Human rights are those rights that all persons inherently possess. These rights are protected by various legal principals such as the rule of law and ensure the dignity of all people. Various organisations such as the United Nations attempt to ensure that all nations adhere to human rights laws. However,...

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Ignorance, pride, hatred and a disregard...Ignorance, pride, hatred and a disregard for the wellbeing of others in society. These are the seeds allowing the roots of activities promoting racial discrimination to sprout. Out of that, comes the growth of a fearful social epidemic, in which uneducated persons put their destructive thoughts and viewpoints into action. These criminal activities have been dubbed "Hate Crimes" and have plagues society as far back as one can remember. Hate Crimes, in varying degrees, can consist of something as minute as a derogatory comment, to something as serious as an act of murder. The common thread is that the offence was committed because of the victim's ethnicity or race. Hate Crimes violate the human rights of society, and rob minorities of the dignity and respect they deserve. Everyone is entitled to live free from discrimination and harassment. However, this entitlement is infringed upon when Hate Crimes are committed. Mandel, 11 The Canadian Charter of Rights and Freedoms is a controversial approach to protecting the rights of citizens. Section 2 outlines the fundamental rights and freedoms of all peoples in society, in an attempt to ensure the protection of all civil liberties. However, in many cases, these freedoms can act as loopholes, clearing offenders of the hate crimes they continue to commit, posing a threat to the livelihood of minority communities in Canada. Dickinson,146 2. Everyone has the following fundamental freedoms: a freedom of conscience and religion; b freedom of thought, belief, opinion and expression, including freedom of the press and other media of communication; c freedom of peaceful assembly; and d freedom of association. The freedoms, as stated above serve as a controversial 'gray area', in which Section 2 of the Charter can be manipulated and 'bent' to serve as both offence and defense in the judicial reasoning of crimes based on racial prejudice. Freedom of Association and Freedom of Assembly are two closely related rights. Both liberties, provided by Section 2 of the Charter, "protect the freedom of individuals to join together to form a union" and the right to gather together for the purpose of lobbying peacefully, in the hopes of reaching a common goal Coombs, 27. In British Columbia's past, Nazi Fundamentalist groups have attempted to gather publicly and demonstrate against ethnic integration, and spout their views on how the White Aryan race is superior to all other minorities. Much of this activity is not tolerated by authorities because "the good of the many outweighs the good of the few" Martin, 39. Allowing such open promotion of hatred, infringes on every individual in society's right to be free from discrimination and harassment. This behavior creates an environment oppressed with inequality, injustice and ignorance- not conducive to racial harmony in a multi-cultural society Coombs, 17. Freedom of conscience and religion gives ethnic and religious minorities, such as the Jewish peoples, the right to practice their beliefs- and customs associated with their values. Many "Jewish persons have been excluded from clubs and universities", based on their race and religion Dickinson, 93. The rights of Jews and other religious and racial minorities have been infringed upon throughout history. Hate Crimes have persecuted followers of religious and faith groups such as the Jews and Christians, worldwide. Holocaust deniers continue to live in the belief that there is a widespread Jewish conspiracy, and that the Jews were never oppressed. In British Columbia, Nazi fundamentalist views are rampant Martin, 78. This legislation in the Charter is an attempt to prevent discriminatory conduct on the basis of one's race and religion, contributing to a societal environment that is conducive to religious growth and freedom Roland, 2. Hate Crime Offenders take advantage of the Charter providing "the right to declare religious beliefs openly"¦without fear of hindrance or reprisal, and the right to manifest religious belief by worship and practice or by teaching and dissemination" Dickinson, 142. Various groups that preach hatred, such as White Supremacists, claim that their 'religion' a specific denomination of Christianity deems that they, being superior to all minorities, should therefore act as a dominating force in society. Every individual is entitled to their personal belief system. However, beliefs and values rooted deeply in ignorance, selfish pride, and hate, will only contribute to racist attitudes and the oppression of the minorities and disadvantaged groups in Canada. The freedom to have conscience and religious belief is "subject to reasonable limits prescribed by law as can be demonstrably justified in a free and democratic society." Roland , 146. Prejudice beliefs, laced with hatred, create a society where people feel bound by the shackles of manipulation and domination. "It is discriminatory practice for a person or group of persons acting in concert to communicate, or to cause to be communicated, any matter that is likely to expose a person or persons to hatred or contempt by reason of the fact that the person or those persons are identifiable on the basis of a prohibited ground of discrimination" Coombs, 86. The fundamental right to freedom of expression has been a source of controversy since the establishment of the Charter, in 1972. It has been said that liberty in thought and communication is "little less vital to a man's mind and spirit than breathing is to his physical existence" Justice Rand of the Ontario courts, 1957. There are few areas which produce as much disagreement as limitations on freedom of speech and, by extension, limitations on the freedom to be exposed to the ideas of others. Some would argue that although certain forms of expression are disagreeable, the risks involved in eroding this right are so great that there should be virtually no limit on it. Lobby groups, such as Canadians for decency, advocate the protection of Canadians from media promoting an undesirable stereotype of a particular group Mandel, 94. The opposing arguments against censorship states that "insofar as material does not constitute libel, fraud, incitement, mischief, perjury, or otherwise endanger fair trials and legal hearings, it cannot be censored, however disgusting or offensive or otherwise injurious it may be" Coombs, 88. A blatant example is the case of Ernst Zundel, a holocaust denier. Although he willfully published statements he knew to be false, causing injury or mischief to a specific religious group, he has not been convicted of promoting hatred in North America Dickinson, 171. On the Internet, for instance, he continues to share his discriminatory convictions with the public. In conclusion, the four fundamental freedoms of the Charter are cause for a great 'gray area' in the rights of Canadian citizens and the limits imposed on them. Section 1 of the Charter is the most explicit in defining the limits of the Charter Mandel, 4: "The Canadian Charter of Rights and Freedoms guarantees the rights and freedoms set out in it subject only to such reasonable limits prescribed by law as may be demonstrably justified in a free and democratic society." Although this section guarantees the rights and freedoms contained in the Charter, it also states that they are not absolute, but are subject to reasonable limits. In other words, governments may restrict rights if they can show there are compelling reasons for doing so, which can be justified in a free and democratic society Coombs, 81. This provision serves two vital purposes. On the one hand, it is a guarantee that our rights won't be restricted unless it can be shown to be clearly justified. On the other hand, it ensures that defensible objectives of society will receive careful consideration. Society is granted the right to be free of discrimination and harassment Coombs, 82. It is these two objectives that are used both ways, to defend and oppose activities dealing with the harboring and promotion of hate-provoking discrimination, on one or more of the prohibited grounds, against an identifiable group.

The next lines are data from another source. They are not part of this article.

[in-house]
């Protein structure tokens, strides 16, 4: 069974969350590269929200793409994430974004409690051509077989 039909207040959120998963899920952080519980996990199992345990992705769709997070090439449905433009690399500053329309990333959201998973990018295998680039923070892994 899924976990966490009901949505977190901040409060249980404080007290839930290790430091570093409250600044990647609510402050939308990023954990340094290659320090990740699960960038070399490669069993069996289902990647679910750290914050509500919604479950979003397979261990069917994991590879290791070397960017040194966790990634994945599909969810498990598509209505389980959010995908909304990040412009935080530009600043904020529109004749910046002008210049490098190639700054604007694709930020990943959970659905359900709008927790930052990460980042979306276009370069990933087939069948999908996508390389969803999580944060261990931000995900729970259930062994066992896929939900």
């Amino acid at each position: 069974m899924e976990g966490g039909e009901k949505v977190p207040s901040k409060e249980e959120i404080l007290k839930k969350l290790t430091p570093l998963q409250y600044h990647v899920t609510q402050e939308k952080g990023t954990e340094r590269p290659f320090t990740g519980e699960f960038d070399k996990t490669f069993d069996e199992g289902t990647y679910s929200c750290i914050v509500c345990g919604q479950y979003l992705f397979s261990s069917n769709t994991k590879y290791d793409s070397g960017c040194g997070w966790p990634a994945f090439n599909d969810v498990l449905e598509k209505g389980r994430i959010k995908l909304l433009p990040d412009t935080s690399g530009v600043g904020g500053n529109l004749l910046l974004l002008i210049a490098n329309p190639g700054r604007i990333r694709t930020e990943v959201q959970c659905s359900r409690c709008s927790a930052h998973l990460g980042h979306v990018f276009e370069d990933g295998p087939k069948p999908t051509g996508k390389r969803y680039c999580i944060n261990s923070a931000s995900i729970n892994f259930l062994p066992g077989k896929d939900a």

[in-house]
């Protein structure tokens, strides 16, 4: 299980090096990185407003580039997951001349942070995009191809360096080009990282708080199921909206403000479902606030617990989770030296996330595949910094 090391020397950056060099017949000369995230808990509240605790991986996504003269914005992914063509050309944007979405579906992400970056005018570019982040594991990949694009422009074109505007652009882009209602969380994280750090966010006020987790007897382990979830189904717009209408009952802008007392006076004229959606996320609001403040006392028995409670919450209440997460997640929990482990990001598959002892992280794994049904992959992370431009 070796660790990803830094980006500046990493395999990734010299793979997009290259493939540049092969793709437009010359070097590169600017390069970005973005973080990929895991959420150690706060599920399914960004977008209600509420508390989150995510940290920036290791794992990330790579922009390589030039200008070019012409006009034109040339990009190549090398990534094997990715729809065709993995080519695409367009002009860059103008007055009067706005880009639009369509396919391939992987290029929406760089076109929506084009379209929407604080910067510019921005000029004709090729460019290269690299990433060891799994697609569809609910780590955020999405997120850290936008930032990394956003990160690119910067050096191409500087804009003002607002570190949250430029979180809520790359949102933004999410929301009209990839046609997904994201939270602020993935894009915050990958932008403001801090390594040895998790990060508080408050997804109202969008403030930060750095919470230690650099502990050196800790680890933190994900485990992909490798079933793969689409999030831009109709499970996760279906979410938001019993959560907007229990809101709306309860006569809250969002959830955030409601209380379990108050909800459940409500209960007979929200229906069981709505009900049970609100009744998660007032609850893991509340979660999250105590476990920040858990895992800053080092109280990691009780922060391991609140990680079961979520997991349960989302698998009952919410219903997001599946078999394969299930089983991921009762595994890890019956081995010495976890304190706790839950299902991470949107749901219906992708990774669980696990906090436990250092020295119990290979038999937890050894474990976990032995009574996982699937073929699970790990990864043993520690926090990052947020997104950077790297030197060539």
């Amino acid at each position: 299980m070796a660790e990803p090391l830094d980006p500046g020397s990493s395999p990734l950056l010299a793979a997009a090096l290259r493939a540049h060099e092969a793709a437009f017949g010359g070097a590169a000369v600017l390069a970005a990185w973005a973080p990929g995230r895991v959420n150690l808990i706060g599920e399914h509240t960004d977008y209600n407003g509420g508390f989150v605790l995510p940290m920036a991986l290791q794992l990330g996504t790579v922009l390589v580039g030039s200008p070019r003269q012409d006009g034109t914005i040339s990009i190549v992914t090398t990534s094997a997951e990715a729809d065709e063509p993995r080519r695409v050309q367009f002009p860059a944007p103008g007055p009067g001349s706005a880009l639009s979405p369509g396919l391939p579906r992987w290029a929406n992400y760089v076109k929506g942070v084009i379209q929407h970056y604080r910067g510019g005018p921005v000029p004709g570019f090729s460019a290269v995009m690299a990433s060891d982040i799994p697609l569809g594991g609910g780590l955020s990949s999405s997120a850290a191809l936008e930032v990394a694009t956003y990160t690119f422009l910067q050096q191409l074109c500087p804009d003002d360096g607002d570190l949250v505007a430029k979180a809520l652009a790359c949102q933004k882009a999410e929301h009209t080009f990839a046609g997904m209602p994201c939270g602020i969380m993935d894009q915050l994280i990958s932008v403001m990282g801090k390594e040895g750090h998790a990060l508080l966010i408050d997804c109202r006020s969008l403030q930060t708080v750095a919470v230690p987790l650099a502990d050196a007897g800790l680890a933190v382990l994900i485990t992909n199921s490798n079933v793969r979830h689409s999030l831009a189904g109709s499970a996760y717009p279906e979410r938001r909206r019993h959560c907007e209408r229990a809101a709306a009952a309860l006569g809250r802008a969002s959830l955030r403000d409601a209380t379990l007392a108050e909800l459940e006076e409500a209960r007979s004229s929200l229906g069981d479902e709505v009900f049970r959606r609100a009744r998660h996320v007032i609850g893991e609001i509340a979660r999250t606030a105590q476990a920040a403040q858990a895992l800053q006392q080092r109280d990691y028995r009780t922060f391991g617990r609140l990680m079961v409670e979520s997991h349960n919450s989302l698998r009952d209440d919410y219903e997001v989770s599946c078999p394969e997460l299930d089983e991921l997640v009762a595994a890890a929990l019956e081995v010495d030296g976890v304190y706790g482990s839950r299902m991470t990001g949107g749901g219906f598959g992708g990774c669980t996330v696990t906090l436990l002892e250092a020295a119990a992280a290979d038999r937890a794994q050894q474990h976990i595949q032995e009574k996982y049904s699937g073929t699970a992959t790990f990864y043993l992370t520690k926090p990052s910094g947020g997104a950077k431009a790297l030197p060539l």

Ignorance, pride, hatred and a disregard for the wellbeing of others in society. These are the seeds allowing the roots of activities promoting racial discrimination to sprout. Out of that, comes the growth of a fearful social epidemic, in which uneducated persons put their destructive thoughts and viewpoints into action....